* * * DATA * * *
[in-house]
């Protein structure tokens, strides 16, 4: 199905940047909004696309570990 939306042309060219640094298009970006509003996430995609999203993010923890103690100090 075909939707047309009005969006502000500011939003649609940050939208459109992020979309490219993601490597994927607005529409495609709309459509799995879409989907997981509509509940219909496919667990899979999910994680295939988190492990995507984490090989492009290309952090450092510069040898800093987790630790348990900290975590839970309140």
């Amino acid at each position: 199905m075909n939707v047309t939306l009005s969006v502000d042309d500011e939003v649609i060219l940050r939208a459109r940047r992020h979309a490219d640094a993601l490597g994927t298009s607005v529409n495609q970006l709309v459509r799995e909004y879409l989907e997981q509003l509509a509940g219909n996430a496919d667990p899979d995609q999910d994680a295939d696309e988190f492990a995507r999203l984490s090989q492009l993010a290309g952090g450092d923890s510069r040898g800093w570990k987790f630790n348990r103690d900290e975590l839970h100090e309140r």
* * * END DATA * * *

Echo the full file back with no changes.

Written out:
[in-house]
């Protein structure tokens, strides 16, 4: 199905940047909004696309570990 939306042309060219640094298009970006509003996430995609999203993010923890103690100090 075909939707047309009005969006502000500011939003649609940050939208459109992020979309490219993601490597994927607005529409495609709309459509799995879409989907997981509509509940219909496919667990899979999910994680295939988190492990995507984490090989492009290309952090450092510069040898800093987790630790348990900290975590839970309140």
């Amino acid at each position: 199905m075909n939707v047309t939306l009005s969006v502000d042309d500011e939003v649609i060219l940050r939208a459109r940047r992020h979309a490219d640094a993601l490597g994927t298009s607005v529409n495609q970006l709309v459509r799995e909004y879409l989907e997981q509003l509509a509940g219909n996430a496919d667990p899979d995609q999910d994680a295939d696309e988190f492990a995507r999203l984490s090989q492009l993010a290309g952090g450092d923890s510069r040898g800093w570990k987790f630790n348990r103690d900290e975590l839970h100090e309140r």